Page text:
If you’ve ever said something along the lines of, “I’d never let that happen…” about Germany in the 1930’s? THIS IS YOUR TIME. Put up or shut up time, kiddies. And if you’re sitting there reading this and thinking, “That could never happen. She’s being melodramatic”? You’re part of the problem. I’d like to say I don’t care how you voted, but I do. If you voted for this shit, or abstained from voting against this shit, you have betrayed everything the women in novels from The Wheel of Time to Discworld to a hundred others have tried to teach us. I’m ashamed of you. But there’s also time for forgiveness. I’m putting my hand out. Help carry this bag of Cheetos to Mordor and we’ll throw it in the goddamn volcano together.

So what do we do to stop this?

First of all: be the kindness you’d like to see in the world. That doesn’t mean be a doormat. You should still stand up, speak out, and punch Nazis. Compliment someone. Smile on the street — especially if it’s at a person of color. They need our support right now. Buy small gifts for those you love. Bake cookies. Recharge. Put on your own oxygen mask first.

Donate to the ACLU or Planned Parenthood, if you can. Volunteer if you can. Voice support if you can’t do anything else. These organizations are fighting for us, and they also need our support.

Go to a march. I’m seeing signs that they’re planning one for scientists and another for LGTQBIA+ folk. Watch. Listen. Be vigilant. If you can’t march, voice support for those who do. Knit a hat.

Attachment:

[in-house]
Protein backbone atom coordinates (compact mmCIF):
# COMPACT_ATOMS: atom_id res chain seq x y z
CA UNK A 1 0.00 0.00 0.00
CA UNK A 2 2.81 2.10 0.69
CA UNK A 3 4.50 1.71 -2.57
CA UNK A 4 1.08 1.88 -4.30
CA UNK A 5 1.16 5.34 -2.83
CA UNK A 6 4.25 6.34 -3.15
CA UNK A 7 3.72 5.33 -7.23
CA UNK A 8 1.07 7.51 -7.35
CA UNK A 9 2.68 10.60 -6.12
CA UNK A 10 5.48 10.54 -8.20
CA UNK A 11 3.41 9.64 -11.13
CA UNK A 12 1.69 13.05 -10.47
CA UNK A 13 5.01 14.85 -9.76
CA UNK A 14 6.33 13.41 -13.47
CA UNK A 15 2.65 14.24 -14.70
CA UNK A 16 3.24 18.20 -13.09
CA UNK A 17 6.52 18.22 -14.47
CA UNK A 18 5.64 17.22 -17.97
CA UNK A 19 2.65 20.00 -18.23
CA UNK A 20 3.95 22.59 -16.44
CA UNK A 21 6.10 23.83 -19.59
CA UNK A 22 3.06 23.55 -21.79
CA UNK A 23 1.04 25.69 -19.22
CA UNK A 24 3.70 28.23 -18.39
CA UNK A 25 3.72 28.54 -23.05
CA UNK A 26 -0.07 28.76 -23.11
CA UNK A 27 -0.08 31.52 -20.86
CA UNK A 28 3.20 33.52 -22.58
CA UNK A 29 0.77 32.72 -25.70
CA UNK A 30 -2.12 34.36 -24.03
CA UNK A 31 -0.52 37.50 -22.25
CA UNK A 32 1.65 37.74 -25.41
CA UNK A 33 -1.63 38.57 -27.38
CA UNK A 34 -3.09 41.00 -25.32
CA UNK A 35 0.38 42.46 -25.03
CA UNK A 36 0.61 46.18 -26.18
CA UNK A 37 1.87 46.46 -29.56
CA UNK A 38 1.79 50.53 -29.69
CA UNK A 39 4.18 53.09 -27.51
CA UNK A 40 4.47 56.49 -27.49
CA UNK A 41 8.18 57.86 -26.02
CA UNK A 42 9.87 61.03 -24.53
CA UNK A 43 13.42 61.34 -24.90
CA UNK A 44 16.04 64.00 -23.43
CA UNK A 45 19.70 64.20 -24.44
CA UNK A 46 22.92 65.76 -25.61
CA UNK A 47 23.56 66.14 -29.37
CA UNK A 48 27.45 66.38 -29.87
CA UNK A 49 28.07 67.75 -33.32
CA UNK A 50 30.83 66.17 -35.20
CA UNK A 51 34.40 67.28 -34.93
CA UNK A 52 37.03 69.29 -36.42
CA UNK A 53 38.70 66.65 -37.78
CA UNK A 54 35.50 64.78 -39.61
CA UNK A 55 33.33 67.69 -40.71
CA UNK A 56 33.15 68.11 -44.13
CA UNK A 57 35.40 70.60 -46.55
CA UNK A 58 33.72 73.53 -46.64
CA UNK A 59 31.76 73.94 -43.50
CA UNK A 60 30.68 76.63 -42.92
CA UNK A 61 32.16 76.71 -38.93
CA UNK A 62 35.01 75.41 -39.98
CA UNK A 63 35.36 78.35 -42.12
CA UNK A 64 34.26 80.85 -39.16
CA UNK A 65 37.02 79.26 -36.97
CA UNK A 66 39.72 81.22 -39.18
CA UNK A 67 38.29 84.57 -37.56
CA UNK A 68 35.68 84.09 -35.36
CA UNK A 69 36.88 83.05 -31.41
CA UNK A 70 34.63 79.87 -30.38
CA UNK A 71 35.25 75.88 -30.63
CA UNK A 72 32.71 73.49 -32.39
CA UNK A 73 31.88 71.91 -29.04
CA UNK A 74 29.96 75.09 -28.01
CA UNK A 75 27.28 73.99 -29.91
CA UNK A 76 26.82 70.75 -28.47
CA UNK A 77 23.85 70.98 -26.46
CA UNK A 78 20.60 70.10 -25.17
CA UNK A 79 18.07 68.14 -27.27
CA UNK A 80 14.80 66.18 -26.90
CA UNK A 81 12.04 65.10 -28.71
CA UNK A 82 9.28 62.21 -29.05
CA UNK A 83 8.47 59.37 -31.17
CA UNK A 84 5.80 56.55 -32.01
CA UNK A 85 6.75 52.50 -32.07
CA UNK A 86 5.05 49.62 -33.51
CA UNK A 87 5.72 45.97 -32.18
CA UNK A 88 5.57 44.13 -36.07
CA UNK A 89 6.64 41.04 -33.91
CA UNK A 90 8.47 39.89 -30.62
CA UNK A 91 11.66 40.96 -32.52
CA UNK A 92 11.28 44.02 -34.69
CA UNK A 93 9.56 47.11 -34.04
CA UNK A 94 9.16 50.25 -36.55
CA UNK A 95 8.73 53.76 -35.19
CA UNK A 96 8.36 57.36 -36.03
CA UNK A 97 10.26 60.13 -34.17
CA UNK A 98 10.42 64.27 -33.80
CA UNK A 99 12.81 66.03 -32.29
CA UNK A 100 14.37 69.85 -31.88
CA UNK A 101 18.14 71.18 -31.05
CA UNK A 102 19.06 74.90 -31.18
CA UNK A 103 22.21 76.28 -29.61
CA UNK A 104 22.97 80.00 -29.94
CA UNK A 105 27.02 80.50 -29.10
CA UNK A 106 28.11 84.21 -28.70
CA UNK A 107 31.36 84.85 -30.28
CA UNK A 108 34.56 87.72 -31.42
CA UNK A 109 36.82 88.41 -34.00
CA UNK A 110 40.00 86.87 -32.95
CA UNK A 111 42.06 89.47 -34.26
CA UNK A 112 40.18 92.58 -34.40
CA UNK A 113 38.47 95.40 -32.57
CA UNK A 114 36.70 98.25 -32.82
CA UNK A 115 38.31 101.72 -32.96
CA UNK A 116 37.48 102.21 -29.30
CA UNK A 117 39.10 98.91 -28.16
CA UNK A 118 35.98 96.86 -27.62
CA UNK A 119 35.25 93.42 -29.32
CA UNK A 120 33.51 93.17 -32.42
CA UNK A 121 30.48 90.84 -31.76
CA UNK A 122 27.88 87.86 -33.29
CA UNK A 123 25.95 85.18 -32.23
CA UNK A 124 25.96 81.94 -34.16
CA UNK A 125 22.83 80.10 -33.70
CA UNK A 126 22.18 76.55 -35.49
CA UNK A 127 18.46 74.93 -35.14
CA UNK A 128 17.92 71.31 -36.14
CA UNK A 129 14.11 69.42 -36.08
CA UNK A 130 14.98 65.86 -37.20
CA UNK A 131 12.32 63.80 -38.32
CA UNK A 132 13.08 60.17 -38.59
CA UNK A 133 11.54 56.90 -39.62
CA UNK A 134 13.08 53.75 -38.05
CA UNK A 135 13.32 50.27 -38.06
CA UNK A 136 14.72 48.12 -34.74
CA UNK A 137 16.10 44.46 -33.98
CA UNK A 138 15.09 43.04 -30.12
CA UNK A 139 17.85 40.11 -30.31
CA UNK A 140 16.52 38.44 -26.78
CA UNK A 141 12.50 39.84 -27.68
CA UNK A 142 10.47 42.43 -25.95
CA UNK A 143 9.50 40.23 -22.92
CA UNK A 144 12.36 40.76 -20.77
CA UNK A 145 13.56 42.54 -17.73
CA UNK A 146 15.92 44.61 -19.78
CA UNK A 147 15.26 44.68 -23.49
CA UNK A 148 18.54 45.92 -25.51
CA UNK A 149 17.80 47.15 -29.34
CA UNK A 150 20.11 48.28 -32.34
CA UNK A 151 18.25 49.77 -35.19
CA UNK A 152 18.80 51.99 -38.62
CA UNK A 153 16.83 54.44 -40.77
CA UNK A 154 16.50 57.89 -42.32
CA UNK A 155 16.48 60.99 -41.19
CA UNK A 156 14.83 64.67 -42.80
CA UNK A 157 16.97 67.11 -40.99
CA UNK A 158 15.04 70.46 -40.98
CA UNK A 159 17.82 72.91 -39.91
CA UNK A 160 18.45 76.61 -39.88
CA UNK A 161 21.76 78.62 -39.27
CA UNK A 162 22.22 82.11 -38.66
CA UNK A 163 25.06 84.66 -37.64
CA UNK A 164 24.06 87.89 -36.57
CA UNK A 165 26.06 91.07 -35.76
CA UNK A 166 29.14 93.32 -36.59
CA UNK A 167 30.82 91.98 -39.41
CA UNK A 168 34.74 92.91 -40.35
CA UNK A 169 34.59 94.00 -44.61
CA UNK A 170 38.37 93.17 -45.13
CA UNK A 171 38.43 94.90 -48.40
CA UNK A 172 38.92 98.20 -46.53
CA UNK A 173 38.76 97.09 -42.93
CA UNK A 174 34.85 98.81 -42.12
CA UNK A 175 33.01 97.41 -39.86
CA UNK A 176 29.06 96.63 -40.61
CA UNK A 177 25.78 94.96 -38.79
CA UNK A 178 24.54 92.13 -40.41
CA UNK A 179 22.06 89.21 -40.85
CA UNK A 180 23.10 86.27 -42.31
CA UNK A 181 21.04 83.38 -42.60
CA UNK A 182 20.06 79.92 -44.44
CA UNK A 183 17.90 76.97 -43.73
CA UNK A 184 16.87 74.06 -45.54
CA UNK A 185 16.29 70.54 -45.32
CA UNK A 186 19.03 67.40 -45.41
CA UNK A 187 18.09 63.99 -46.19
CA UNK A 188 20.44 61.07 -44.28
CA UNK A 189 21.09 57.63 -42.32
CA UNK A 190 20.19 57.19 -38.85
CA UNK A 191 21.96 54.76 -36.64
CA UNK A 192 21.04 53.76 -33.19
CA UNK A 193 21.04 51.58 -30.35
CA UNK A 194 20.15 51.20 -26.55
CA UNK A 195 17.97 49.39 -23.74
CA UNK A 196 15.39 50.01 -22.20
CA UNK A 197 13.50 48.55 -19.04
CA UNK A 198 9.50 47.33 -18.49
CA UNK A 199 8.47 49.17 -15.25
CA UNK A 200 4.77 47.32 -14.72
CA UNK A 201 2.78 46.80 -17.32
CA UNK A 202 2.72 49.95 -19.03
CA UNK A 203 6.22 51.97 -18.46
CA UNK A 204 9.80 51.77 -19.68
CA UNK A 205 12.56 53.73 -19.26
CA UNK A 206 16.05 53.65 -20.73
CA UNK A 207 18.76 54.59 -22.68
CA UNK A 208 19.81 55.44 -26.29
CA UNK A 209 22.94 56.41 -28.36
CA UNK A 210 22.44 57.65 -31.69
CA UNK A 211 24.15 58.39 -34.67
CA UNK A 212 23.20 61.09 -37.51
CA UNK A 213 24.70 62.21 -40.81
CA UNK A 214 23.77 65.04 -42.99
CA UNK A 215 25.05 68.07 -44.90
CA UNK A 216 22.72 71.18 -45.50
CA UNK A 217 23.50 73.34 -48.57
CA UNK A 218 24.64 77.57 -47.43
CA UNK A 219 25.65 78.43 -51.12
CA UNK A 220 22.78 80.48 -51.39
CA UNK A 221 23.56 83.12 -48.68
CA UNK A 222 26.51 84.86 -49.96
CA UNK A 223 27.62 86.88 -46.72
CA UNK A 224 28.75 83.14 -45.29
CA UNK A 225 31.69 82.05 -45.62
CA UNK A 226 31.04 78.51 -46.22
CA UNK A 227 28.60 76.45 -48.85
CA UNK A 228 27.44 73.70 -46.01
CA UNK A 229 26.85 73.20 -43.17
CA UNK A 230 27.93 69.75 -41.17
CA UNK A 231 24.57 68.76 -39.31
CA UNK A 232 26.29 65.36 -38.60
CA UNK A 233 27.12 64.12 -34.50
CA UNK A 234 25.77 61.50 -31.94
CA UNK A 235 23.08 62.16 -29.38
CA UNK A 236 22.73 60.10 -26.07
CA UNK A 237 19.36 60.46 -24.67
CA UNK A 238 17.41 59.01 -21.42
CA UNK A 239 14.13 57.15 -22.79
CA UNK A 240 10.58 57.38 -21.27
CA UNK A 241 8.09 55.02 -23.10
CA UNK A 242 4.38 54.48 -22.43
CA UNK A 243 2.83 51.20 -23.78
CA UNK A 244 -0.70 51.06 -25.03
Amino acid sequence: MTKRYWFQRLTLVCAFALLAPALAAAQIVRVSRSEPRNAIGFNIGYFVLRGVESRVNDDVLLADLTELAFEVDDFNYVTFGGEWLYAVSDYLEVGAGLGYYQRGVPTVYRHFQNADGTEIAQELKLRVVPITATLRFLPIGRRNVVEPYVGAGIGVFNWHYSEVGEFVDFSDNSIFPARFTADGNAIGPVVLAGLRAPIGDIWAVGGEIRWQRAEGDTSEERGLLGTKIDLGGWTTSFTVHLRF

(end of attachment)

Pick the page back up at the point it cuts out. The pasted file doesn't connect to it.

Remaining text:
If you want more to read or to do, check out the following resources:

Indivisible

Resistance Manual

Digital Security for Protestors (EFF)

5Calls.org

Be safe, and know that you are loved and valued.

Work. Fight. Resist. Persist. Rest. Repeat.

We can do this together.

So This is What They Meant. (Sexism, Gaming, and Culture)

This morning, a link to this article appeared in my Twitter feed. (Warning: some of the replies to that Tweet are pretty rage-inducing. Click at your own risk. The article doesn’t have comments, and is fairly well written, although there is one small issue I have with it, which you will see below.)

Because sexism and gaming and the current culture surrounding both is something I care about, I read the article. I found myself nodding, agreeing. This was a good, reasonable argument written by one of the few men I’ve seen willing to speak out about something so pervasive that a whole lot of people don’t even see anything wrong.